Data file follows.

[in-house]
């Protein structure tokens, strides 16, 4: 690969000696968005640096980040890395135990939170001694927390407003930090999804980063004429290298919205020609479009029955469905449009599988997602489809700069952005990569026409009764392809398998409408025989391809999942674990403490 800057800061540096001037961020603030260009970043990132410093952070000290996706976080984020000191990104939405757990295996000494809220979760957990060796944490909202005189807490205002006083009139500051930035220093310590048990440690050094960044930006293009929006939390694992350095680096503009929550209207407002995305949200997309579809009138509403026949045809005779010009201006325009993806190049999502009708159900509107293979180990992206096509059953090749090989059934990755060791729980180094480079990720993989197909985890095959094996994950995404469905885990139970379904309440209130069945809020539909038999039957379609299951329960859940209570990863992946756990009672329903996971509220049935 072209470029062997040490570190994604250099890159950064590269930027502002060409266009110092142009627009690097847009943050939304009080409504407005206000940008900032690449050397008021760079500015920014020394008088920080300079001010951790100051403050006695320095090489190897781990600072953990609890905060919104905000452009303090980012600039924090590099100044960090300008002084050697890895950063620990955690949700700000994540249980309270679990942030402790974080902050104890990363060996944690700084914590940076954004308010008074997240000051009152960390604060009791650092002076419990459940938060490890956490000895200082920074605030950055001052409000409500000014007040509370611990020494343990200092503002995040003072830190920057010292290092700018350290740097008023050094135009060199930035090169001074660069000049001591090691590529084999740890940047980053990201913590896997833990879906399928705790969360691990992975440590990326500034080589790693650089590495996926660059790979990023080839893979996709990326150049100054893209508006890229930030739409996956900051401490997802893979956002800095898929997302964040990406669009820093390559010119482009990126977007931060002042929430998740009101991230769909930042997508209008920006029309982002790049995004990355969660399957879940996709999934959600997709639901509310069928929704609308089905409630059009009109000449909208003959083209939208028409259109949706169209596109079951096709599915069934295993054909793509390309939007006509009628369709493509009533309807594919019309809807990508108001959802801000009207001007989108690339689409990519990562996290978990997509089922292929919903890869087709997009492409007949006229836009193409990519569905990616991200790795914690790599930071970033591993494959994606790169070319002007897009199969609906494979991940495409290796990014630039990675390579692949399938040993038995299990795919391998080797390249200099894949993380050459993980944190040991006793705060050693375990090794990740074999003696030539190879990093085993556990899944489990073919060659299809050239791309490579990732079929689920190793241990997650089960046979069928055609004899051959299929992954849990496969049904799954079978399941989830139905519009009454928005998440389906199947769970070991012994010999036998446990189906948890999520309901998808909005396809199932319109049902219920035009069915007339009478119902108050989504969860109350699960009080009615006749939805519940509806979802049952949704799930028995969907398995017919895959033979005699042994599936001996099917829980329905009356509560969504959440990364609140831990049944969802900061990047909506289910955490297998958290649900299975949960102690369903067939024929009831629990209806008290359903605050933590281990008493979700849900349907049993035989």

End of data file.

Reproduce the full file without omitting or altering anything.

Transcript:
[in-house]
């Protein structure tokens, strides 16, 4: 690969000696968005640096980040890395135990939170001694927390407003930090999804980063004429290298919205020609479009029955469905449009599988997602489809700069952005990569026409009764392809398998409408025989391809999942674990403490 800057800061540096001037961020603030260009970043990132410093952070000290996706976080984020000191990104939405757990295996000494809220979760957990060796944490909202005189807490205002006083009139500051930035220093310590048990440690050094960044930006293009929006939390694992350095680096503009929550209207407002995305949200997309579809009138509403026949045809005779010009201006325009993806190049999502009708159900509107293979180990992206096509059953090749090989059934990755060791729980180094480079990720993989197909985890095959094996994950995404469905885990139970379904309440209130069945809020539909038999039957379609299951329960859940209570990863992946756990009672329903996971509220049935 072209470029062997040490570190994604250099890159950064590269930027502002060409266009110092142009627009690097847009943050939304009080409504407005206000940008900032690449050397008021760079500015920014020394008088920080300079001010951790100051403050006695320095090489190897781990600072953990609890905060919104905000452009303090980012600039924090590099100044960090300008002084050697890895950063620990955690949700700000994540249980309270679990942030402790974080902050104890990363060996944690700084914590940076954004308010008074997240000051009152960390604060009791650092002076419990459940938060490890956490000895200082920074605030950055001052409000409500000014007040509370611990020494343990200092503002995040003072830190920057010292290092700018350290740097008023050094135009060199930035090169001074660069000049001591090691590529084999740890940047980053990201913590896997833990879906399928705790969360691990992975440590990326500034080589790693650089590495996926660059790979990023080839893979996709990326150049100054893209508006890229930030739409996956900051401490997802893979956002800095898929997302964040990406669009820093390559010119482009990126977007931060002042929430998740009101991230769909930042997508209008920006029309982002790049995004990355969660399957879940996709999934959600997709639901509310069928929704609308089905409630059009009109000449909208003959083209939208028409259109949706169209596109079951096709599915069934295993054909793509390309939007006509009628369709493509009533309807594919019309809807990508108001959802801000009207001007989108690339689409990519990562996290978990997509089922292929919903890869087709997009492409007949006229836009193409990519569905990616991200790795914690790599930071970033591993494959994606790169070319002007897009199969609906494979991940495409290796990014630039990675390579692949399938040993038995299990795919391998080797390249200099894949993380050459993980944190040991006793705060050693375990090794990740074999003696030539190879990093085993556990899944489990073919060659299809050239791309490579990732079929689920190793241990997650089960046979069928055609004899051959299929992954849990496969049904799954079978399941989830139905519009009454928005998440389906199947769970070991012994010999036998446990189906948890999520309901998808909005396809199932319109049902219920035009069915007339009478119902108050989504969860109350699960009080009615006749939805519940509806979802049952949704799930028995969907398995017919895959033979005699042994599936001996099917829980329905009356509560969504959440990364609140831990049944969802900061990047909506289910955490297998958290649900299975949960102690369903067939024929009831629990209806008290359903605050933590281990008493979700849900349907049993035989």